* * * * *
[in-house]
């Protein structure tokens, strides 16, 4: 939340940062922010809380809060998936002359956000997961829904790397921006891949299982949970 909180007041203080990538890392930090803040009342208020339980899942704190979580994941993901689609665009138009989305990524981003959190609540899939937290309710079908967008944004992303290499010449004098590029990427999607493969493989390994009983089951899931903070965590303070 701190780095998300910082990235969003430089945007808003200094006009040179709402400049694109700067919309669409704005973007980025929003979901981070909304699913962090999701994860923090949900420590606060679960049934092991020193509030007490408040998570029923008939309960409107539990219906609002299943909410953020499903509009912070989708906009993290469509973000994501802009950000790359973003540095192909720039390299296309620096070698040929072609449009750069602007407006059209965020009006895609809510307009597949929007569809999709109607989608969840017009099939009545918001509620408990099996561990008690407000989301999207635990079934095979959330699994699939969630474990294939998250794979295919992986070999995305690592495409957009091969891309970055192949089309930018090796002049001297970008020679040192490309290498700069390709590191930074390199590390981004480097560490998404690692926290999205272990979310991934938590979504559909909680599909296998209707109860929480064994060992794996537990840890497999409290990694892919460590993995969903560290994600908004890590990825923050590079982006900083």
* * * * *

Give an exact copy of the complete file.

[in-house]
């Protein structure tokens, strides 16, 4: 939340940062922010809380809060998936002359956000997961829904790397921006891949299982949970 909180007041203080990538890392930090803040009342208020339980899942704190979580994941993901689609665009138009989305990524981003959190609540899939937290309710079908967008944004992303290499010449004098590029990427999607493969493989390994009983089951899931903070965590303070 701190780095998300910082990235969003430089945007808003200094006009040179709402400049694109700067919309669409704005973007980025929003979901981070909304699913962090999701994860923090949900420590606060679960049934092991020193509030007490408040998570029923008939309960409107539990219906609002299943909410953020499903509009912070989708906009993290469509973000994501802009950000790359973003540095192909720039390299296309620096070698040929072609449009750069602007407006059209965020009006895609809510307009597949929007569809999709109607989608969840017009099939009545918001509620408990099996561990008690407000989301999207635990079934095979959330699994699939969630474990294939998250794979295919992986070999995305690592495409957009091969891309970055192949089309930018090796002049001297970008020679040192490309290498700069390709590191930074390199590390981004480097560490998404690692926290999205272990979310991934938590979504559909909680599909296998209707109860929480064994060992794996537990840890497999409290990694892919460590993995969903560290994600908004890590990825923050590079982006900083």